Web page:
Laurel students spearhead school's first health fair
Eishenhower children show healthy living can be fun
Eighth-grader Tanika Christian, 14, traded her pencil and notebook for a video game controller and television screen as she did the steps to Nintendo Wii's Just Dance game in Dwight D. Eisenhower Middle School's cafeteria.
Tanika's demonstration May 26 was part of the Laurel school's first health fair, which she and about 100 other seventh- and eighth-graders organized to help showcase different fun ways in which young people can live healthier lives.
The two-hour event took about five weeks to plan. Although the majority of the dozen displays were focused on obesity and healthy eating, there were also displays about cyberbullying, abuse, recycling and cancer research. Visitors could participate in hip-hop and Zumba dance demonstrations and learn to make healthy smoothies using fresh fruits.
"I think it's great that we're doing this because there are a lot of people struggling to lose weight," Tanika said. "I think that people will go home and tell their parents that exercising is actually fun."
About 50 parents and community residents attended, in addition to 350 of the school's students who stopped by during their class periods.
The roughly 100 students who organized the event are part of the school's AVID program. AVID, which stands for Advancement Via Individual Determination, is a national program founded in 1980 by San Diego English teacher Catherine Swanson. Its goal is to boost middle-performing students' academic performance through accelerated courses that seek to hone critical-thinking skills. In addition to taking Advanced Placement courses, AVID students take an AVID elective course that focuses on collaboration and research.
This year's AVID students chose to focus on childhood obesity and cyberbullying as their collaborative research project.
"They had to decide on a problem in the community and devise a solution," said Malcolm Anderson, who has been the school's AVID counselor for seven years.
Anderson said students were split into four groups to research either childhood obesity or cyberbullying. Displays had to include a set of policies to address each issue and an action plan to carry those policies out. The students collectively decided that the best action plan would be a community health fair to raise awareness for their proposed policies.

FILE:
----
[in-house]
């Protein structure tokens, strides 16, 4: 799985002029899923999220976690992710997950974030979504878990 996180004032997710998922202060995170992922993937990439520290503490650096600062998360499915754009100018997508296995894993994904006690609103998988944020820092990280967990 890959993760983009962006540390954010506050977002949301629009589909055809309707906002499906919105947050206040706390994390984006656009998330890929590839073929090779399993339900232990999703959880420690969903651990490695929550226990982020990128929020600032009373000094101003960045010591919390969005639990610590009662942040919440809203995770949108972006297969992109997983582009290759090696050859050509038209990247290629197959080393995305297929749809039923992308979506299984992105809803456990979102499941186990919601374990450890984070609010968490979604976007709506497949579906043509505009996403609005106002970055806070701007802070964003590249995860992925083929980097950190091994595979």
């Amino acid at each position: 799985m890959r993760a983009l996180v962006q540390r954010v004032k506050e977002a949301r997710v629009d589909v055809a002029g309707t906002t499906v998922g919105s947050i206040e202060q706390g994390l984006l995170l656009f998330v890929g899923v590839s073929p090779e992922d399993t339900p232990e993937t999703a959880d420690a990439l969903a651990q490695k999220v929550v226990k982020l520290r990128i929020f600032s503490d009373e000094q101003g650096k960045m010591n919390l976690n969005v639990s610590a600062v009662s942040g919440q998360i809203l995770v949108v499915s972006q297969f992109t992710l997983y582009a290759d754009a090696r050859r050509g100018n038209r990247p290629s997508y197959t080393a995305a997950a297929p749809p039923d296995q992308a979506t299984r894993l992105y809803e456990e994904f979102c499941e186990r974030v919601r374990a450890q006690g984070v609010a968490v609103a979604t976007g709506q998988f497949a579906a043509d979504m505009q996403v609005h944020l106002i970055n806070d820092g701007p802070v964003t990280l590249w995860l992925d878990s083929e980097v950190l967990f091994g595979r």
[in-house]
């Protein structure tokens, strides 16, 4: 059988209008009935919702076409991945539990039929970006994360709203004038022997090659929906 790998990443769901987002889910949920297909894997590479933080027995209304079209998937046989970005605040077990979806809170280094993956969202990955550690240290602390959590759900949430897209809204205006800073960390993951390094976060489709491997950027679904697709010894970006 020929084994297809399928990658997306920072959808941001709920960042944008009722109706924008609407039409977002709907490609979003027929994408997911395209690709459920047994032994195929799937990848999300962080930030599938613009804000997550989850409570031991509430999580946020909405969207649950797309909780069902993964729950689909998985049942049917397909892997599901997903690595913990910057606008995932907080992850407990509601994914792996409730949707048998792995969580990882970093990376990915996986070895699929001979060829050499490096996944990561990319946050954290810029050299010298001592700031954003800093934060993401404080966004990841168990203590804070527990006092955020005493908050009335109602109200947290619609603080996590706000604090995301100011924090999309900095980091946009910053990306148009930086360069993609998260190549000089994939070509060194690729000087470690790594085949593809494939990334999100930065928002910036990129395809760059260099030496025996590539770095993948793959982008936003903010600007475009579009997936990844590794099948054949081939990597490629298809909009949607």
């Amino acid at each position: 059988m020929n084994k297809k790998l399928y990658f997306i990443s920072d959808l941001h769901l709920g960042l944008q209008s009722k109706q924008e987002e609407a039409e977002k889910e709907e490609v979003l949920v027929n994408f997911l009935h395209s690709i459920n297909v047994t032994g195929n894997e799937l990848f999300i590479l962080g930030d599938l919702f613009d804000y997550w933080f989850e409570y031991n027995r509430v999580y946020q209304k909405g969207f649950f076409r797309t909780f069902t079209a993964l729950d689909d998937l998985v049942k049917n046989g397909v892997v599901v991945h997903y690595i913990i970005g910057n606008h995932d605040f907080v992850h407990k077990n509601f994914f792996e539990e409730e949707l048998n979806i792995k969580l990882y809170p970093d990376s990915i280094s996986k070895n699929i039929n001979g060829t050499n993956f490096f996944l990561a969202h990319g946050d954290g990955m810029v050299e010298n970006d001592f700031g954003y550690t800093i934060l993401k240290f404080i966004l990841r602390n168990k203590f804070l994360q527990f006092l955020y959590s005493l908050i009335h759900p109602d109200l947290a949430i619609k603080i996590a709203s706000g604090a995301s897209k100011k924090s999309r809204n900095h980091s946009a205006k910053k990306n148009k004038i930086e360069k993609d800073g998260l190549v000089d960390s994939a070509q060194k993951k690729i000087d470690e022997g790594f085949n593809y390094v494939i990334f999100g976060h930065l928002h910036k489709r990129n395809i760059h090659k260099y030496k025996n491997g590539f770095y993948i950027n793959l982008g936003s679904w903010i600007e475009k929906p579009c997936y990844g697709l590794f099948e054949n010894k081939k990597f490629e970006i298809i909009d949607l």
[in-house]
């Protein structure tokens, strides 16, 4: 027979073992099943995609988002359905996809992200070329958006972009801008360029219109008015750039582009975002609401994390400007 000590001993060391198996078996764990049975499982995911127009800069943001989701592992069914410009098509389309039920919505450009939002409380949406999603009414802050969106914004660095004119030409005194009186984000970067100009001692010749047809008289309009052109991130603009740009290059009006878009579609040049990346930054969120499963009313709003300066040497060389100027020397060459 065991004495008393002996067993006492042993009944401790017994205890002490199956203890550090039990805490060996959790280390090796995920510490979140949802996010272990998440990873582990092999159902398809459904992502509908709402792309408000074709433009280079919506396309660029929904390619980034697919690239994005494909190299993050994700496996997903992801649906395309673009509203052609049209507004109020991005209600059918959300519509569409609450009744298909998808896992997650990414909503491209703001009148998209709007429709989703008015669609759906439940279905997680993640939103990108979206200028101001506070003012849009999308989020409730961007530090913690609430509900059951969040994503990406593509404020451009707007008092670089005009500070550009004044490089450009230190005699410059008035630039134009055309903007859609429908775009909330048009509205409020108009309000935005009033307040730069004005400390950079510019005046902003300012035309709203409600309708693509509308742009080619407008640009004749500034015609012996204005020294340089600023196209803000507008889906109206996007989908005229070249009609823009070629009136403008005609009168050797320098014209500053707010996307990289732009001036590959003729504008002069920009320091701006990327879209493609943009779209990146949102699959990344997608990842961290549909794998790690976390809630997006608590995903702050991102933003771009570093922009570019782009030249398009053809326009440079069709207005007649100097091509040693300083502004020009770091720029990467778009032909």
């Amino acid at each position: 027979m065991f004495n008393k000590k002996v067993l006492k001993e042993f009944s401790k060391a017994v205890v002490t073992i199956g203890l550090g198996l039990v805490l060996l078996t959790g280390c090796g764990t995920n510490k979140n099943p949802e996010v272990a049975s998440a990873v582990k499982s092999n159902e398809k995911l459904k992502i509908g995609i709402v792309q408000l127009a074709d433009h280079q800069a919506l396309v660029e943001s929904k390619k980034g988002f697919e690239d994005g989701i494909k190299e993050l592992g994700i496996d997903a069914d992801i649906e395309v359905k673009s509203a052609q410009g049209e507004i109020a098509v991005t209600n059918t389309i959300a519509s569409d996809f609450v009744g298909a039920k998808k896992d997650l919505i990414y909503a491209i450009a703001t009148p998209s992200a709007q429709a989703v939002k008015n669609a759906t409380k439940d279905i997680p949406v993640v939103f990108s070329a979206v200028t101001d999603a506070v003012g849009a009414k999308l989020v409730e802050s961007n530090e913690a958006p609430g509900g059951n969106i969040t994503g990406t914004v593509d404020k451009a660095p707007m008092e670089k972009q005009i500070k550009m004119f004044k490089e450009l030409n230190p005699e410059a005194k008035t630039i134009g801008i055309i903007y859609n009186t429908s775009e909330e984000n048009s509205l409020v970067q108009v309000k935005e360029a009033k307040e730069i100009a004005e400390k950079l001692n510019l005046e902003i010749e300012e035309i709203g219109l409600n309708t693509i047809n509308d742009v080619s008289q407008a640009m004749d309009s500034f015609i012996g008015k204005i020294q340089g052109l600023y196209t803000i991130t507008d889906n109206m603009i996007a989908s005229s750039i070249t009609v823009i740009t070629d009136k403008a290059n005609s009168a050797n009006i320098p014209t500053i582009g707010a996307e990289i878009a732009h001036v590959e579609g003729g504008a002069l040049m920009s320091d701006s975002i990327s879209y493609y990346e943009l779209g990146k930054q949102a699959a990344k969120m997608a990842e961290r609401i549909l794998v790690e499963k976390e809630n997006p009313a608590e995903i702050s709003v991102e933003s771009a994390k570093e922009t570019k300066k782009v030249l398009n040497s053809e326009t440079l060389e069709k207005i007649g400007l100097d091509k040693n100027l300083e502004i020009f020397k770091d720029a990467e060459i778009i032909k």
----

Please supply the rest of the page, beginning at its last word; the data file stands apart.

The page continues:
"Honestly, the kids are the organizers. We facilitated, but they put it together," said Steve Mellen, who has been the school's AVID language arts teacher for three years. "They found sponsors for food, lined up performers and speakers."
When planning the fair, the AVID students incorporated group projects and performances from their fellow students outside the AVID program, including a recycling display by the school's Green Club, a breast cancer awareness poster and a demonstration by the school's step team.
Seventh-grader Ashley Gordon, 12, helped create a cyberbullying display. Her mother, Lisa Gordon, said she worries about her children's physical health.
"[Experts] say you're supposed to get one hour a day of exercise, and I don't think they get that," Gordon said. "But I think this fair will help raise awareness."
Among some of the policies the students developed to tackle obesity were healthier school lunches, one hour every day of mandatory exercise in school, a healthy cooking class for parents and an after-school aerobics class, said eighth-grader Shakoya Duncan, 13.
Principal Charoscar Coleman, said he would "absolutely" consider applying all those suggestions.
"Not only would we consider doing that, but that's a lot of the point. It's not teachers telling students what to do. It's students talking about their ideas. That's when you know true learning is taking place," Coleman said.